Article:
Researchers have found "conclusive evidence" that repeated head impacts cause chronic traumatic encephalopathy (CTE), a new study showed, and they called on sports governing bodies to take measures to help prevent the degenerative brain disease.
The study was carried out by researchers from Harvard University and eight other academic institutions alongside the Concussion Legacy Foundation, a Boston-based nonprofit which aims to reduce the risk of concussions in young athletes.
Dr Chris Nowinski, chief executive of the Foundation and a lead author of the study, said on Tuesday the analysis provided "the highest scientific confidence" of a causal link between repeated head impacts and CTE.
"Sport governing bodies should acknowledge that head impacts cause CTE and they should not mislead the public on CTE causation while athletes die, and families are destroyed, by this terrible disease," Nowinski added.
The research paper, titled Applying the Bradford Hill Criteria for Causation to Repetitive Head Impacts and Chronic Traumatic Encephalopathy, was published in the Frontiers in Neurology journal last week.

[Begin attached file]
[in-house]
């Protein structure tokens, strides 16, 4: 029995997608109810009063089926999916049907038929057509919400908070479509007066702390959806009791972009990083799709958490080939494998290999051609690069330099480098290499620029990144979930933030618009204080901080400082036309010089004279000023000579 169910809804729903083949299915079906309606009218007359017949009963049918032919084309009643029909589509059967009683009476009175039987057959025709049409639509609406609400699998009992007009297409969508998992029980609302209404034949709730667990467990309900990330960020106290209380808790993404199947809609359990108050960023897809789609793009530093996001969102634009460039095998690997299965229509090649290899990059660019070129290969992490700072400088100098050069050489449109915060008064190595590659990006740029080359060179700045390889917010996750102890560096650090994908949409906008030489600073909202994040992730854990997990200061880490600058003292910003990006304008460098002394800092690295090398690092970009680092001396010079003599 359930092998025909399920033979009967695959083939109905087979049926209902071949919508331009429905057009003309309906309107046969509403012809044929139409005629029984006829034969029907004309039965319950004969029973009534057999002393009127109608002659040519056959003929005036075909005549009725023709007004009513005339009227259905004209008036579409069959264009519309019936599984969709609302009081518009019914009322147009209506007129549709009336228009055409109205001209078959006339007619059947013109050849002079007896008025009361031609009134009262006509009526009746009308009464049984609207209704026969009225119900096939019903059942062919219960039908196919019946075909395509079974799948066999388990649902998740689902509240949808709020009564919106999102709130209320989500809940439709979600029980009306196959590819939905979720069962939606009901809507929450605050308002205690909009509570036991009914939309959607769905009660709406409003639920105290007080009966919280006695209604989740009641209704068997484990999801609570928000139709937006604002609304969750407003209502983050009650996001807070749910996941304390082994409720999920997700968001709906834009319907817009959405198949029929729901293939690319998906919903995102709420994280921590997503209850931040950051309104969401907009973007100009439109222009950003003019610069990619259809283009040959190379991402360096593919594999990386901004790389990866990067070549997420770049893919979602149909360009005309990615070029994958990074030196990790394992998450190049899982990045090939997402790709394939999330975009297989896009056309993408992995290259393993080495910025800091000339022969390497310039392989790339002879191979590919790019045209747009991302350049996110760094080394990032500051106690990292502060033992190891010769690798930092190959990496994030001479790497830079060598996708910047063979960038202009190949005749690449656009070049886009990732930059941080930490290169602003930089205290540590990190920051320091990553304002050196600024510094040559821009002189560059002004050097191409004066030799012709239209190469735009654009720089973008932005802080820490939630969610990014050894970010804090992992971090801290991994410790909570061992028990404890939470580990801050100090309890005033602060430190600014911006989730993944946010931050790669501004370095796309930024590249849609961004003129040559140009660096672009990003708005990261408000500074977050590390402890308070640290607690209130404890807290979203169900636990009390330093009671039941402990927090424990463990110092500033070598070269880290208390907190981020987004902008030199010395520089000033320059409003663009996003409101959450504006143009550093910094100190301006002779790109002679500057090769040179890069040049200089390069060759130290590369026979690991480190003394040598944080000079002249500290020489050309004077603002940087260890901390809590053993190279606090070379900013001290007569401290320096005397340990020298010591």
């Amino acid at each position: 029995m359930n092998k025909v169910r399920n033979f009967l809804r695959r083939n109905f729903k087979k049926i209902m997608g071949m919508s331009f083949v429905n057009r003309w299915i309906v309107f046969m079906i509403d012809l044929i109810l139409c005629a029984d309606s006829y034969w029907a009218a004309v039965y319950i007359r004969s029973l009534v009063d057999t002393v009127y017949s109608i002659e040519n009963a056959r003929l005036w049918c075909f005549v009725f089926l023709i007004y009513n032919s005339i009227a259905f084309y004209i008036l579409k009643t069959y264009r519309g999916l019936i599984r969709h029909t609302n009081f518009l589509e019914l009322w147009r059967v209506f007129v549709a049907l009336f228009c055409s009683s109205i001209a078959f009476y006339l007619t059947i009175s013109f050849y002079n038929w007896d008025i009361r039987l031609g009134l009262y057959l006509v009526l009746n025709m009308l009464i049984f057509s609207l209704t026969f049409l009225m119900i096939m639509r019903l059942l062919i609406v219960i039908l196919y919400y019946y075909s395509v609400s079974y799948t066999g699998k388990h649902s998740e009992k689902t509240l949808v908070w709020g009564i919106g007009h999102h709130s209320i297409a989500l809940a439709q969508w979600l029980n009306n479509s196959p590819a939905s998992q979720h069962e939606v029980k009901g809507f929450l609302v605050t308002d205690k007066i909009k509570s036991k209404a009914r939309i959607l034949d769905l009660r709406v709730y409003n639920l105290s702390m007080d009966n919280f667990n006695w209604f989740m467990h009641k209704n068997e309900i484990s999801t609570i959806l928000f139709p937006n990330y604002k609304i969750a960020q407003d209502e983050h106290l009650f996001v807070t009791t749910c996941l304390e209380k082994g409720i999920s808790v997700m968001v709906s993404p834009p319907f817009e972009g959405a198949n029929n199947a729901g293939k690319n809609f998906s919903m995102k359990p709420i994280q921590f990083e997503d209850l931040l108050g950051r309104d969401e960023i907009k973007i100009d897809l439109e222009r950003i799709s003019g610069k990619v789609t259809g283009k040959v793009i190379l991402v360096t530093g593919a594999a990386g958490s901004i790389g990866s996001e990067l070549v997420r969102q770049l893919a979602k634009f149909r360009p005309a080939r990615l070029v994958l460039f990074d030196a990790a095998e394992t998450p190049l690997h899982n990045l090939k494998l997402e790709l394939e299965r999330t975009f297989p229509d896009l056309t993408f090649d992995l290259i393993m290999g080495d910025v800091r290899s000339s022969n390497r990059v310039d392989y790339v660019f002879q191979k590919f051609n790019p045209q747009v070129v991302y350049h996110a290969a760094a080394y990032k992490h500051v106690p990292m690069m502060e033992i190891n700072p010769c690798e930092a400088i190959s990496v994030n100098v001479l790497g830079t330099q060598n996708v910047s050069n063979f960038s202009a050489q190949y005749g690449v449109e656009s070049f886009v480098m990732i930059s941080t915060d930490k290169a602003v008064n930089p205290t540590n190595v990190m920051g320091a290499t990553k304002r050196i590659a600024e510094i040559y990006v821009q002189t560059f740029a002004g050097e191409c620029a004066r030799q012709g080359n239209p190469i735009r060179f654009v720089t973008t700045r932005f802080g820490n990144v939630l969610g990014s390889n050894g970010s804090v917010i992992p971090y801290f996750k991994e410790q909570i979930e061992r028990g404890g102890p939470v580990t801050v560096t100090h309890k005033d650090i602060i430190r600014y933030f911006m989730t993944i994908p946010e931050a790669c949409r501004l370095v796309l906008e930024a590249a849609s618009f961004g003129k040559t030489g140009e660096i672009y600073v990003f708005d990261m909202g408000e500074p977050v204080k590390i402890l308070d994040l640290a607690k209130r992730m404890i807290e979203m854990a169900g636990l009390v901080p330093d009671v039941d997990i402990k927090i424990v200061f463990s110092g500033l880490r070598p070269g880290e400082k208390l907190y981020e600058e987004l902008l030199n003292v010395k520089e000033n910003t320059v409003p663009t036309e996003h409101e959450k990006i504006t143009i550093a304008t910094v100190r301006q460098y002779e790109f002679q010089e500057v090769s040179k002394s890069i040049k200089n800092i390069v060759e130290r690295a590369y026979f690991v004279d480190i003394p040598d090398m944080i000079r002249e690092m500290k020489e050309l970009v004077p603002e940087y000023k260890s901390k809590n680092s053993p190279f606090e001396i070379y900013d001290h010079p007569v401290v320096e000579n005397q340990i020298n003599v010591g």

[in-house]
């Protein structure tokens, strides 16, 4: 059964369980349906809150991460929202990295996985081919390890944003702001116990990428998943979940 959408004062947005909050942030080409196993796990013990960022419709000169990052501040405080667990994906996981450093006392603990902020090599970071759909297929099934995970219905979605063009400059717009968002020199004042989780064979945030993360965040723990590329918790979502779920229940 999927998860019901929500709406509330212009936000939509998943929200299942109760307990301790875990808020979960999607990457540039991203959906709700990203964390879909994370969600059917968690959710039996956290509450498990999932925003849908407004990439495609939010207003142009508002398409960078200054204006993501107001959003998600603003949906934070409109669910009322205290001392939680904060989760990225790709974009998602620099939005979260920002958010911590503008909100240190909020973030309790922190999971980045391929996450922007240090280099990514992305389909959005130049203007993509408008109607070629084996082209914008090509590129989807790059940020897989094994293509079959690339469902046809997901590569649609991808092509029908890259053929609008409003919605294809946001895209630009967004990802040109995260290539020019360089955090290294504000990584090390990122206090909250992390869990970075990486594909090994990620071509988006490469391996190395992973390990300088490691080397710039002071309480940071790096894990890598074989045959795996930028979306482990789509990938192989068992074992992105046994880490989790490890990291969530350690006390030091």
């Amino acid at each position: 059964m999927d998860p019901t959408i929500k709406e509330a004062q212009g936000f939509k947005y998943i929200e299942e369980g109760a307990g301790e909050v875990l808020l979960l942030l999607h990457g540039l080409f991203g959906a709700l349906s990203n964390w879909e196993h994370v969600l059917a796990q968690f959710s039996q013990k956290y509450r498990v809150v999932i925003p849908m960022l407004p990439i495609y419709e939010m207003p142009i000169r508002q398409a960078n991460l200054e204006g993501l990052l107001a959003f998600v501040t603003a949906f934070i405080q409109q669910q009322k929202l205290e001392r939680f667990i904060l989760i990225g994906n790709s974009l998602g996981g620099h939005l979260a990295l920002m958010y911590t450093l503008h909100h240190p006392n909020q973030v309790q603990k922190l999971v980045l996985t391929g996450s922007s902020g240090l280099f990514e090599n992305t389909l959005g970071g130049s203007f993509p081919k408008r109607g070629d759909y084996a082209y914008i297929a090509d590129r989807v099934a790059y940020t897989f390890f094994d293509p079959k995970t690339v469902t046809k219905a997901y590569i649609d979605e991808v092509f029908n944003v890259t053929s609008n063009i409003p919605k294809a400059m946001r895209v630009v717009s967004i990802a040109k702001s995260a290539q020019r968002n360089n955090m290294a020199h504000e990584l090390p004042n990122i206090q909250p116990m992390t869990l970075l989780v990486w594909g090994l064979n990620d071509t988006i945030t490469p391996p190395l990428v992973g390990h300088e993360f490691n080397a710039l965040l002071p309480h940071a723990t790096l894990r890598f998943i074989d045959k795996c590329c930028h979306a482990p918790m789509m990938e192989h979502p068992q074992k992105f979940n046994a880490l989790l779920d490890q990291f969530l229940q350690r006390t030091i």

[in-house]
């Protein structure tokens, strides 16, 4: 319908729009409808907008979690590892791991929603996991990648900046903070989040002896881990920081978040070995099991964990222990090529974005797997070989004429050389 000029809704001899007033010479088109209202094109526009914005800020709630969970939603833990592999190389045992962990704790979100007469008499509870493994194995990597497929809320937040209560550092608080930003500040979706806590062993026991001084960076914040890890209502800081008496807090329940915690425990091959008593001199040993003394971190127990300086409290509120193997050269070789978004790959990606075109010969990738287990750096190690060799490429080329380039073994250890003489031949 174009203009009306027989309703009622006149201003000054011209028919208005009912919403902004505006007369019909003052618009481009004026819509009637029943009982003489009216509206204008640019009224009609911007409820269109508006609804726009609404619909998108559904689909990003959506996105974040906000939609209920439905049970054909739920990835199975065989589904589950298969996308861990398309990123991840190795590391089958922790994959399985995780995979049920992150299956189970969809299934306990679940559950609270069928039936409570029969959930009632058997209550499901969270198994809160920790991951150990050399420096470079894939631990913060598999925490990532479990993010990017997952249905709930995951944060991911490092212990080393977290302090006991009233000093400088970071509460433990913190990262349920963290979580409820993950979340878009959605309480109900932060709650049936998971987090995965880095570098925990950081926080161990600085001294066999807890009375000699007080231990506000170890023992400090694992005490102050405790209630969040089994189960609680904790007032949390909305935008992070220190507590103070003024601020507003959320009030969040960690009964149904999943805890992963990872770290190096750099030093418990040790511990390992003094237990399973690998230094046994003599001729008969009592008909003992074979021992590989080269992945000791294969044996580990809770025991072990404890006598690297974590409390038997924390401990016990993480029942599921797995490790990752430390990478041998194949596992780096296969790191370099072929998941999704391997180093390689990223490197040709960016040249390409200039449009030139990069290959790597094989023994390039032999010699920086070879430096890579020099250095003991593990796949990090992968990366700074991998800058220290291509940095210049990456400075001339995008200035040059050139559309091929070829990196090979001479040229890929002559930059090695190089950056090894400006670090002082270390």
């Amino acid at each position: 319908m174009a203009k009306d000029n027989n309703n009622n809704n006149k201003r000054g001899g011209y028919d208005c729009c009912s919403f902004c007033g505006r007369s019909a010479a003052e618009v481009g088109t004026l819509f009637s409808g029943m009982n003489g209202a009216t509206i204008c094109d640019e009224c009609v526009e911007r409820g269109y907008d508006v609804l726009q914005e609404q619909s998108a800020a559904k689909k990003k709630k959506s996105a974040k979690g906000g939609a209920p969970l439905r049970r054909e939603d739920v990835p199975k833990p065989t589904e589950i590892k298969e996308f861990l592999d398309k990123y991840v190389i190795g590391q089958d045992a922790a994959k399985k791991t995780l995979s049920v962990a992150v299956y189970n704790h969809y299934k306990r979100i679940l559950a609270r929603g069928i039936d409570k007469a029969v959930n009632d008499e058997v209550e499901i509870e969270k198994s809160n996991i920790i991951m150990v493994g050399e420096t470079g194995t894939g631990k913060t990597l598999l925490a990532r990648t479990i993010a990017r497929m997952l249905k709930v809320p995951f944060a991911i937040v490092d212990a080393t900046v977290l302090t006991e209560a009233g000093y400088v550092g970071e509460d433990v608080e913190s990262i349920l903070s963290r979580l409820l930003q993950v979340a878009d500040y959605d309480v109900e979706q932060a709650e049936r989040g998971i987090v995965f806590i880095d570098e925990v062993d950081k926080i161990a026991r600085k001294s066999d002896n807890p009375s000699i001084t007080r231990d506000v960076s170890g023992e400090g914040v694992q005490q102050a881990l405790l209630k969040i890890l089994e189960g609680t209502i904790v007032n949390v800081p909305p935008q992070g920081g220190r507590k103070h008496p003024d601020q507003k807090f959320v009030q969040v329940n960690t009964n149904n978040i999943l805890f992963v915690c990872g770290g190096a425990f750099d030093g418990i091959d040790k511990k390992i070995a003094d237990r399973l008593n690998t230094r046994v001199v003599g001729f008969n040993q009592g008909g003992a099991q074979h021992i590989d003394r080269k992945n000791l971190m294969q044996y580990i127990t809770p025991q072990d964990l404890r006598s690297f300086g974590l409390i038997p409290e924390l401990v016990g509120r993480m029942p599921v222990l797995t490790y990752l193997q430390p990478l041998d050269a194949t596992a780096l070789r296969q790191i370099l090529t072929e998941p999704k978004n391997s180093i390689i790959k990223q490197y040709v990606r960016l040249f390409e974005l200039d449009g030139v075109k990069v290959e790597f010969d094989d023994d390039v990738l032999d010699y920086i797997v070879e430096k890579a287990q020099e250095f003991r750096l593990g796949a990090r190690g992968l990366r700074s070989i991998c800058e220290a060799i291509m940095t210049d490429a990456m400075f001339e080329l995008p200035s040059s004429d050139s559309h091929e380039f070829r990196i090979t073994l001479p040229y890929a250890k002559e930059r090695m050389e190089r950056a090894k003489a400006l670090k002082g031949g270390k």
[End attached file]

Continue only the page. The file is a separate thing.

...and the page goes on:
Researchers have asked sports bodies, government officials and parents to implement prevention and mitigation efforts, especially for children.
"This analysis shows it is time to include repetitive head impacts and CTE among child protection efforts like exposure to lead, mercury, smoking, and sunburns," said Dr Adam Finkel, a co-author of the study and a professor at the University of Michigan.
"Repetitive head impacts and CTE deserve recognition in the global public health discussion of preventable disorders caused by childhood exposures."
On Monday, lawyers for a group of former rugby players issued formal legal proceedings against the sport's governing bodies over claims that the failure to protect them led to the early onset of dementia.
England's Football Association will trial a ban on heading by soccer players across the under-12 level from the 2022-23 season.